By the 2 nd week of the visit, it seemed as though there was a bright gleam in Mrs. A's eyes when the reflexologist entered the room. With her bare feet ready-and-waiting on the ottoman, Mrs. A softly whispered, “hello” and offered a piece of chocolate. There was a change in the air since the last visit. Mrs. A's spirit was more uplifting and she was communicative. She shared information about her family and the excitement she was feeling for the birth of her first great-grandchild. At one point during the treatment, the reflexologist observed her falling asleep, looking peaceful and relaxed. The reflexologist was very observant for any of the common occurrences like, sweaty palms, coughing, twitching or tingling in arm or leg, warmth or feeling of movement in corresponding area being worked on, fatigue and disappearance of pain or discomfort. This occurrence may be the result of the body flushing out toxins that have built up over time and considered to be a normal reaction of the body's attempt to achieve balance (Crane, 1997). As the session wrapped up, Mrs. A expressed a sincere “thank you” and asked when the next visit would be.
The final weeks of the treatment mirrored week two. By this time, a level of comfort and routine had been established between Mrs. A and the reflexologist. Each week the reflexologist visited Mrs. A, she made notations on the form including any conversation that took place, verbal feedback in response to the treatment and any body language displayed. The information was used to compare and contrast each of the visits and was put in a folder designated for Mrs. A and filed confidentially. Improvements in recognition recall of the intervention increased over the course of the visits. Mrs. A provided the key ingredient to a meaningful treatment by voicing which areas of her feet were bothersome when pressure was applied. This enabled the reflexologist to evaluate areas of concern. Other feedback like, “feels nice” and “this is soothing” offered a sense of understanding for how Mrs. A benefited from the treatments.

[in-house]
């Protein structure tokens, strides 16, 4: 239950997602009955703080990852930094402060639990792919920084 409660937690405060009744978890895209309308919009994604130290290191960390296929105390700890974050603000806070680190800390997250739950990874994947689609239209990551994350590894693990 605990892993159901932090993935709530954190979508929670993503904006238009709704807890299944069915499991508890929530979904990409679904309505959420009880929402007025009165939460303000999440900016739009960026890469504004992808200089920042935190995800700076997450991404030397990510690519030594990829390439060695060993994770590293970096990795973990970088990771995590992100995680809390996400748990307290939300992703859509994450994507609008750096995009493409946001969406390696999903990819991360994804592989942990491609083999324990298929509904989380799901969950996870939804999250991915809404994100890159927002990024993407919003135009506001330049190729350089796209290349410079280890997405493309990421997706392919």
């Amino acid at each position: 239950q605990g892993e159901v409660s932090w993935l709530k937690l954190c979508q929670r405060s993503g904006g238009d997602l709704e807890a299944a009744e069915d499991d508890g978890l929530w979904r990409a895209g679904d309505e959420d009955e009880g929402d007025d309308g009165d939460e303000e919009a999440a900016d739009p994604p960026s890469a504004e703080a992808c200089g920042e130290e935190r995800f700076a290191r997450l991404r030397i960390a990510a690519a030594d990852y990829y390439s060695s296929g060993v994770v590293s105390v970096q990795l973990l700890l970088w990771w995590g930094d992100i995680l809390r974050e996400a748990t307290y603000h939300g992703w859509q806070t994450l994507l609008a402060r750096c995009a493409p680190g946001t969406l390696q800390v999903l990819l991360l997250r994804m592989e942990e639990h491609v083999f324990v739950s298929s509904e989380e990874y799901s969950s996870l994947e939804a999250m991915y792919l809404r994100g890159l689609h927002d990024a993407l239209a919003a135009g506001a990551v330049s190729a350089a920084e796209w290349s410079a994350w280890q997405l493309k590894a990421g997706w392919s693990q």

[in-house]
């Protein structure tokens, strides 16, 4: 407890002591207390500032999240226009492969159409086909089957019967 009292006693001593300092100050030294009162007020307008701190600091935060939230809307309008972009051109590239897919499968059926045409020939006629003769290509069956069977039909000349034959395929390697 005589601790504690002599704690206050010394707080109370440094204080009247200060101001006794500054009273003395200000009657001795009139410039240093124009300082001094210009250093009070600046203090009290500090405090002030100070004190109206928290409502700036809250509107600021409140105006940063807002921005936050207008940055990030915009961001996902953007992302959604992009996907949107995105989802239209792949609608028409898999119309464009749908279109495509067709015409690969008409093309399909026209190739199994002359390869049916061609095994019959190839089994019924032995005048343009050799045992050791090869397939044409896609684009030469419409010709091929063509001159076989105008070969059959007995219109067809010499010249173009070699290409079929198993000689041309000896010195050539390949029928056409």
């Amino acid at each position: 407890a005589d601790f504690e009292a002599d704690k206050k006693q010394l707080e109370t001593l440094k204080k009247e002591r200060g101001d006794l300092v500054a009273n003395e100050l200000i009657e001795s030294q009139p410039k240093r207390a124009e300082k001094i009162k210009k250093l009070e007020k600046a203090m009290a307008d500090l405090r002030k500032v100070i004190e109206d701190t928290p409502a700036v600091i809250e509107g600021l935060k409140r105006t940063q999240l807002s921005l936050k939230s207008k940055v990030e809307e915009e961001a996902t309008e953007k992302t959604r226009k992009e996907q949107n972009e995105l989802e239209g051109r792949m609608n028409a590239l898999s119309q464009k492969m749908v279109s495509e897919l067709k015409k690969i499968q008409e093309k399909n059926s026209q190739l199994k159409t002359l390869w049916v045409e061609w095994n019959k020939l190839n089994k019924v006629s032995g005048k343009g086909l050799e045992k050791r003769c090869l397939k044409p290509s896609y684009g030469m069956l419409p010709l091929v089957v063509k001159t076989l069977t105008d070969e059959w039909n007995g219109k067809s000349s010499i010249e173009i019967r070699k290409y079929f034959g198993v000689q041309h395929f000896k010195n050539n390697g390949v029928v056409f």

It has been quite some time since Mrs. A received reflexology and when the reflexologist sees her, it is usually in passing. During one particular encounter, the reflexologist approached Mrs. A and greeted her with a hug. It was assumed that because about a month passed after the intervention, Mrs. A most likely wouldn't remember her and may have been put off by the physical contact. It was when Mrs. A took her hand that the reflexologist realized she had not been forgotten. Holding the reflexologist's hand with hers, Mrs. A looked up and voiced, “How are you doing? I miss your visits.”
The four sessions of reflexology showed a reduction in observant stress. The sessions were administered with ease and no adverse reactions were observed or reported. Whether it was the result of the treatments, steady visits, or both, one thing is evident; Mrs. A was able to remember the reflexologist and make an association when they saw each other. It is not known how long Mrs. A will be able to reflect on the reflexology experience. But what is known is that there was a definite change in Mrs. A's mood when the treatments were taking place. This effect, if nothing else, is reassuring toward achieving the goal of improving the quality of life for Mrs. A and other nursing home residents.
Long term care providers interested in incorporating reflexology into their practice can obtain training and certification to ensure proper administration of reflexology techniques. In the United States, there are regulations for practicing reflexology with each state having its' own set of education requirements. For more information on state requirements, see http://www.reflexology-research.com/LAWS_1.html (Kunz & Kunz, 2004b).